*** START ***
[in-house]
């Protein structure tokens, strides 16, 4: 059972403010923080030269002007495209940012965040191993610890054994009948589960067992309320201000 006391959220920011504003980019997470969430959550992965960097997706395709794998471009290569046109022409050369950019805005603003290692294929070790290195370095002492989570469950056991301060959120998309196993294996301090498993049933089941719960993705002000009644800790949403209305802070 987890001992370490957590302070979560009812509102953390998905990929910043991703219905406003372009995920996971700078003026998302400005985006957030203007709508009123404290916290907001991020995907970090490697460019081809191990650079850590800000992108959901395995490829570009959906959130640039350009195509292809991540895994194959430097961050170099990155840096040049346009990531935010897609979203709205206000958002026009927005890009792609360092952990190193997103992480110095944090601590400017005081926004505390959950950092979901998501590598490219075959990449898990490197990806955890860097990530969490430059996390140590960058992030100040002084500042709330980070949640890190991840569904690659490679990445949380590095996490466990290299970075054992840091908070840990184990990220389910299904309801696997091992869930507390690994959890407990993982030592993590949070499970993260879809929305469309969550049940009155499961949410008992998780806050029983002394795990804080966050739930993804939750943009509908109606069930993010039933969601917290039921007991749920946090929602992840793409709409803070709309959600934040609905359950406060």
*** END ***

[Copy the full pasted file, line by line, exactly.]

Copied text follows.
[in-house]
């Protein structure tokens, strides 16, 4: 059972403010923080030269002007495209940012965040191993610890054994009948589960067992309320201000 006391959220920011504003980019997470969430959550992965960097997706395709794998471009290569046109022409050369950019805005603003290692294929070790290195370095002492989570469950056991301060959120998309196993294996301090498993049933089941719960993705002000009644800790949403209305802070 987890001992370490957590302070979560009812509102953390998905990929910043991703219905406003372009995920996971700078003026998302400005985006957030203007709508009123404290916290907001991020995907970090490697460019081809191990650079850590800000992108959901395995490829570009959906959130640039350009195509292809991540895994194959430097961050170099990155840096040049346009990531935010897609979203709205206000958002026009927005890009792609360092952990190193997103992480110095944090601590400017005081926004505390959950950092979901998501590598490219075959990449898990490197990806955890860097990530969490430059996390140590960058992030100040002084500042709330980070949640890190991840569904690659490679990445949380590095996490466990290299970075054992840091908070840990184990990220389910299904309801696997091992869930507390690994959890407990993982030592993590949070499970993260879809929305469309969550049940009155499961949410008992998780806050029983002394795990804080966050739930993804939750943009509908109606069930993010039933969601917290039921007991749920946090929602992840793409709409803070709309959600934040609905359950406060």